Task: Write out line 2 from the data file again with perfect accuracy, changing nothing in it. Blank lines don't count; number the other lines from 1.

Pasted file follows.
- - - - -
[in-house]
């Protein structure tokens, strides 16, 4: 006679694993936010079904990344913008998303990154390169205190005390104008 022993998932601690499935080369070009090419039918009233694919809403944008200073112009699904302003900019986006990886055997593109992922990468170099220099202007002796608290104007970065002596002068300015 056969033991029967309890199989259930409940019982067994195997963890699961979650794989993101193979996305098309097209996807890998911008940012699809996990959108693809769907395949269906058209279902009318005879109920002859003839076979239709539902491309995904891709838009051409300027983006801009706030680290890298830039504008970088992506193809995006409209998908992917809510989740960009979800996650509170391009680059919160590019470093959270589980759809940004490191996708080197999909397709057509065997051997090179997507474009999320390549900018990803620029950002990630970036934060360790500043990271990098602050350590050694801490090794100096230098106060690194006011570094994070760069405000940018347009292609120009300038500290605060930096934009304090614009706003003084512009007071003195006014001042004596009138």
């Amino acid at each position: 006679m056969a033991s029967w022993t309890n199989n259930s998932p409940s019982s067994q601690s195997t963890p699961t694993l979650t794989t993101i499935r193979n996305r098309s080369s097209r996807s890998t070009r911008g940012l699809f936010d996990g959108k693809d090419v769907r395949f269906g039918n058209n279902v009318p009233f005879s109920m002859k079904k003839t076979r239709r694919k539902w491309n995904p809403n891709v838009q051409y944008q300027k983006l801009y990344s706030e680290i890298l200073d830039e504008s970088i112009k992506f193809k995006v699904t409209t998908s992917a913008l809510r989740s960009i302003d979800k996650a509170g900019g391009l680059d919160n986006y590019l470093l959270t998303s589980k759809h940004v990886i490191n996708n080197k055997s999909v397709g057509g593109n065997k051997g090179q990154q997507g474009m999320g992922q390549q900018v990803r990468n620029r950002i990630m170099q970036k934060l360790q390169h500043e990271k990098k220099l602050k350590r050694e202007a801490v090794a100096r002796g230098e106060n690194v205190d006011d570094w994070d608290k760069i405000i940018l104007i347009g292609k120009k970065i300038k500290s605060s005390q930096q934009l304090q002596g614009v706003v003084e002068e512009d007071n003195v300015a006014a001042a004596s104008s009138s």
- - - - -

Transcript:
């Protein structure tokens, strides 16, 4: 006679694993936010079904990344913008998303990154390169205190005390104008 022993998932601690499935080369070009090419039918009233694919809403944008200073112009699904302003900019986006990886055997593109992922990468170099220099202007002796608290104007970065002596002068300015 056969033991029967309890199989259930409940019982067994195997963890699961979650794989993101193979996305098309097209996807890998911008940012699809996990959108693809769907395949269906058209279902009318005879109920002859003839076979239709539902491309995904891709838009051409300027983006801009706030680290890298830039504008970088992506193809995006409209998908992917809510989740960009979800996650509170391009680059919160590019470093959270589980759809940004490191996708080197999909397709057509065997051997090179997507474009999320390549900018990803620029950002990630970036934060360790500043990271990098602050350590050694801490090794100096230098106060690194006011570094994070760069405000940018347009292609120009300038500290605060930096934009304090614009706003003084512009007071003195006014001042004596009138």